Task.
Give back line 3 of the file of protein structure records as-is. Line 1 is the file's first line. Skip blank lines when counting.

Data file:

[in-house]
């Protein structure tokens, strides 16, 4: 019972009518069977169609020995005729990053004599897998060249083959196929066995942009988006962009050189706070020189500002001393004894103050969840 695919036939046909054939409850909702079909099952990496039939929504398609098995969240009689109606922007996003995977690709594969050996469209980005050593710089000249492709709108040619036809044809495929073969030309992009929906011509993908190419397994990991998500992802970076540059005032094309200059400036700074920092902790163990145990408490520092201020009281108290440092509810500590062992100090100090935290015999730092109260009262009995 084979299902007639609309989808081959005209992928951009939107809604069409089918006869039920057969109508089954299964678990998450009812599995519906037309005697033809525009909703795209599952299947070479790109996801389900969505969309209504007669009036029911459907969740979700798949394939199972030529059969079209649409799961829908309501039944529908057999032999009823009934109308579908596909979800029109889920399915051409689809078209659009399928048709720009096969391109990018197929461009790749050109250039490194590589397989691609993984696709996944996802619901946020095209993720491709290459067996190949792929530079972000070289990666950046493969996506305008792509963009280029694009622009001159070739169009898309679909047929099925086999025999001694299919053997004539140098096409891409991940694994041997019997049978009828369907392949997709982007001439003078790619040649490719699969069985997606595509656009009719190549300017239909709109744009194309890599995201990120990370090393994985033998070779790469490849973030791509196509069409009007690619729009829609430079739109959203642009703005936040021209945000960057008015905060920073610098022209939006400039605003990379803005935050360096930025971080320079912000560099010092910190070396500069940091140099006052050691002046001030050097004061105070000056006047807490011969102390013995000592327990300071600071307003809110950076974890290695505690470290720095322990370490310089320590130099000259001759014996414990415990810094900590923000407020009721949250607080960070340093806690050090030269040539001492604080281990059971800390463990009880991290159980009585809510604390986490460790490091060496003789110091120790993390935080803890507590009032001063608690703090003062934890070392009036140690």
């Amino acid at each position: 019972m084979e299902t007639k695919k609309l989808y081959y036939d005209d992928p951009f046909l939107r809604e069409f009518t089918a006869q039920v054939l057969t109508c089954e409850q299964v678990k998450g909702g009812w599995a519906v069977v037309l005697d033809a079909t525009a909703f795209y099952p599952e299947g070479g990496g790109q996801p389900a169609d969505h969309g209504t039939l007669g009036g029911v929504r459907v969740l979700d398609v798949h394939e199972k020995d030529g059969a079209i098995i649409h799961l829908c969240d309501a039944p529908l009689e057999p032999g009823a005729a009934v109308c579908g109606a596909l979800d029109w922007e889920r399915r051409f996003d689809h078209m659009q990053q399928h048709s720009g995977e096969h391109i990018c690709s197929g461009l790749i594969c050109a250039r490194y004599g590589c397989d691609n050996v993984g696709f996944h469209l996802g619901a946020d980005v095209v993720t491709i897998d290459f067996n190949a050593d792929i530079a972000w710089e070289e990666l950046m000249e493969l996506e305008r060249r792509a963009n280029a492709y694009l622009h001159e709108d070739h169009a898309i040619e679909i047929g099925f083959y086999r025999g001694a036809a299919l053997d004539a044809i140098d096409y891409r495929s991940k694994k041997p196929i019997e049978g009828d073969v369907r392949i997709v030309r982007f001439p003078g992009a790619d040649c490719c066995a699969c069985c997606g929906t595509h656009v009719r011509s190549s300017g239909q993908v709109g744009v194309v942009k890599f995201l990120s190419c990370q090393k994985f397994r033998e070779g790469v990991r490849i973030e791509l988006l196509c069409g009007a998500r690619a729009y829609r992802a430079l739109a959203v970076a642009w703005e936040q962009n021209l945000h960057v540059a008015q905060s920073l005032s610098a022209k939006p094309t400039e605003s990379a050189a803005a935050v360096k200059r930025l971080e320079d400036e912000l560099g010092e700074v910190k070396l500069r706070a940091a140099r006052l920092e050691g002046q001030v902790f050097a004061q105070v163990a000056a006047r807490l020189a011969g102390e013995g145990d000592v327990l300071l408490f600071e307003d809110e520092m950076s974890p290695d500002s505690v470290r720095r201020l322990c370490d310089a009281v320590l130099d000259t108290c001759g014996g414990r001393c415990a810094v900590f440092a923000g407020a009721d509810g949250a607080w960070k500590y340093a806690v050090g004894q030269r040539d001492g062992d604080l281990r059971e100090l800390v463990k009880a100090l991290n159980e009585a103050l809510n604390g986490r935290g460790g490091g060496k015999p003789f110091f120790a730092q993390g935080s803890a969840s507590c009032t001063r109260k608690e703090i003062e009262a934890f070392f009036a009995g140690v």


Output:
């Amino acid at each position: 019972m084979e299902t007639k695919k609309l989808y081959y036939d005209d992928p951009f046909l939107r809604e069409f009518t089918a006869q039920v054939l057969t109508c089954e409850q299964v678990k998450g909702g009812w599995a519906v069977v037309l005697d033809a079909t525009a909703f795209y099952p599952e299947g070479g990496g790109q996801p389900a169609d969505h969309g209504t039939l007669g009036g029911v929504r459907v969740l979700d398609v798949h394939e199972k020995d030529g059969a079209i098995i649409h799961l829908c969240d309501a039944p529908l009689e057999p032999g009823a005729a009934v109308c579908g109606a596909l979800d029109w922007e889920r399915r051409f996003d689809h078209m659009q990053q399928h048709s720009g995977e096969h391109i990018c690709s197929g461009l790749i594969c050109a250039r490194y004599g590589c397989d691609n050996v993984g696709f996944h469209l996802g619901a946020d980005v095209v993720t491709i897998d290459f067996n190949a050593d792929i530079a972000w710089e070289e990666l950046m000249e493969l996506e305008r060249r792509a963009n280029a492709y694009l622009h001159e709108d070739h169009a898309i040619e679909i047929g099925f083959y086999r025999g001694a036809a299919l053997d004539a044809i140098d096409y891409r495929s991940k694994k041997p196929i019997e049978g009828d073969v369907r392949i997709v030309r982007f001439p003078g992009a790619d040649c490719c066995a699969c069985c997606g929906t595509h656009v009719r011509s190549s300017g239909q993908v709109g744009v194309v942009k890599f995201l990120s190419c990370q090393k994985f397994r033998e070779g790469v990991r490849i973030e791509l988006l196509c069409g009007a998500r690619a729009y829609r992802a430079l739109a959203v970076a642009w703005e936040q962009n021209l945000h960057v540059a008015q905060s920073l005032s610098a022209k939006p094309t400039e605003s990379a050189a803005a935050v360096k200059r930025l971080e320079d400036e912000l560099g010092e700074v910190k070396l500069r706070a940091a140099r006052l920092e050691g002046q001030v902790f050097a004061q105070v163990a000056a006047r807490l020189a011969g102390e013995g145990d000592v327990l300071l408490f600071e307003d809110e520092m950076s974890p290695d500002s505690v470290r720095r201020l322990c370490d310089a009281v320590l130099d000259t108290c001759g014996g414990r001393c415990a810094v900590f440092a923000g407020a009721d509810g949250a607080w960070k500590y340093a806690v050090g004894q030269r040539d001492g062992d604080l281990r059971e100090l800390v463990k009880a100090l991290n159980e009585a103050l809510n604390g986490r935290g460790g490091g060496k015999p003789f110091f120790a730092q993390g935080s803890a969840s507590c009032t001063r109260k608690e703090i003062e009262a934890f070392f009036a009995g140690v």